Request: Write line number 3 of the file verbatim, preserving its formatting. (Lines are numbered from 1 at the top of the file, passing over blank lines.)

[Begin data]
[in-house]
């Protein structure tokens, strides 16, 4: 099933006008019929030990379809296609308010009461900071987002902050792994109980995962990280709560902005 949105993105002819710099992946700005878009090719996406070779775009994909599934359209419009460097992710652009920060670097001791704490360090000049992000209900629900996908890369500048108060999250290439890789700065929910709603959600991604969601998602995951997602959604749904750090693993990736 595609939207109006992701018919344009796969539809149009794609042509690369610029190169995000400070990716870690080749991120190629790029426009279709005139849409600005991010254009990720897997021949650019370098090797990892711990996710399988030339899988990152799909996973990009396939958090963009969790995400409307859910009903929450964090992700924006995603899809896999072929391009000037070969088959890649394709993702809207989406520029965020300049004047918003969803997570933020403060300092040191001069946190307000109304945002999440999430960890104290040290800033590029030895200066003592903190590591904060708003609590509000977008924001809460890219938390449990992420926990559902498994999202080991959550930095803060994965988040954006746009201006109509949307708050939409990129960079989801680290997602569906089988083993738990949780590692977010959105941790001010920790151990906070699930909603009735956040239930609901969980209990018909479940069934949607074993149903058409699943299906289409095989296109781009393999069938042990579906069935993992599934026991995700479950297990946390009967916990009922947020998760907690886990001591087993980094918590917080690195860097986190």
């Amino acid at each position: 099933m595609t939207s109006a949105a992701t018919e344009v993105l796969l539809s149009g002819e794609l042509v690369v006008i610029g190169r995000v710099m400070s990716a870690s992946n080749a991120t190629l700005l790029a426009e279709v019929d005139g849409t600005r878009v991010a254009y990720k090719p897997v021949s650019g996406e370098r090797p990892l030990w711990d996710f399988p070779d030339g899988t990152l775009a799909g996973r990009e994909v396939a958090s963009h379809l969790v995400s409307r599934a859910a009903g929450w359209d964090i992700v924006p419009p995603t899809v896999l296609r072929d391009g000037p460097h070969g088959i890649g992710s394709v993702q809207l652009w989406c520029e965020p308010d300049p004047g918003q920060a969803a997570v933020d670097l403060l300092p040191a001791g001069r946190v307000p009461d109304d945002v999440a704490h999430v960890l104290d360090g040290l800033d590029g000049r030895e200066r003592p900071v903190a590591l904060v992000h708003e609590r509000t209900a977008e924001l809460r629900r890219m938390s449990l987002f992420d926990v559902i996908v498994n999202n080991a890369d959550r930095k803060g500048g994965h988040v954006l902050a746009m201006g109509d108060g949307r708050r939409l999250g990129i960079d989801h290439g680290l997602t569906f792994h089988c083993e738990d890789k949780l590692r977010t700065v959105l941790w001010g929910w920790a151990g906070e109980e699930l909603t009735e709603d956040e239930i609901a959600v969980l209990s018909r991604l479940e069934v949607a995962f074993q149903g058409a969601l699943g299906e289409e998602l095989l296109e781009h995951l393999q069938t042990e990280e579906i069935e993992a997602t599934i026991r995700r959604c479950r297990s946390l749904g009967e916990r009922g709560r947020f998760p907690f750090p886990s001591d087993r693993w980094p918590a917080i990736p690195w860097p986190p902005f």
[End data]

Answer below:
């Amino acid at each position: 099933m595609t939207s109006a949105a992701t018919e344009v993105l796969l539809s149009g002819e794609l042509v690369v006008i610029g190169r995000v710099m400070s990716a870690s992946n080749a991120t190629l700005l790029a426009e279709v019929d005139g849409t600005r878009v991010a254009y990720k090719p897997v021949s650019g996406e370098r090797p990892l030990w711990d996710f399988p070779d030339g899988t990152l775009a799909g996973r990009e994909v396939a958090s963009h379809l969790v995400s409307r599934a859910a009903g929450w359209d964090i992700v924006p419009p995603t899809v896999l296609r072929d391009g000037p460097h070969g088959i890649g992710s394709v993702q809207l652009w989406c520029e965020p308010d300049p004047g918003q920060a969803a997570v933020d670097l403060l300092p040191a001791g001069r946190v307000p009461d109304d945002v999440a704490h999430v960890l104290d360090g040290l800033d590029g000049r030895e200066r003592p900071v903190a590591l904060v992000h708003e609590r509000t209900a977008e924001l809460r629900r890219m938390s449990l987002f992420d926990v559902i996908v498994n999202n080991a890369d959550r930095k803060g500048g994965h988040v954006l902050a746009m201006g109509d108060g949307r708050r939409l999250g990129i960079d989801h290439g680290l997602t569906f792994h089988c083993e738990d890789k949780l590692r977010t700065v959105l941790w001010g929910w920790a151990g906070e109980e699930l909603t009735e709603d956040e239930i609901a959600v969980l209990s018909r991604l479940e069934v949607a995962f074993q149903g058409a969601l699943g299906e289409e998602l095989l296109e781009h995951l393999q069938t042990e990280e579906i069935e993992a997602t599934i026991r995700r959604c479950r297990s946390l749904g009967e916990r009922g709560r947020f998760p907690f750090p886990s001591d087993r693993w980094p918590a917080i990736p690195w860097p986190p902005f």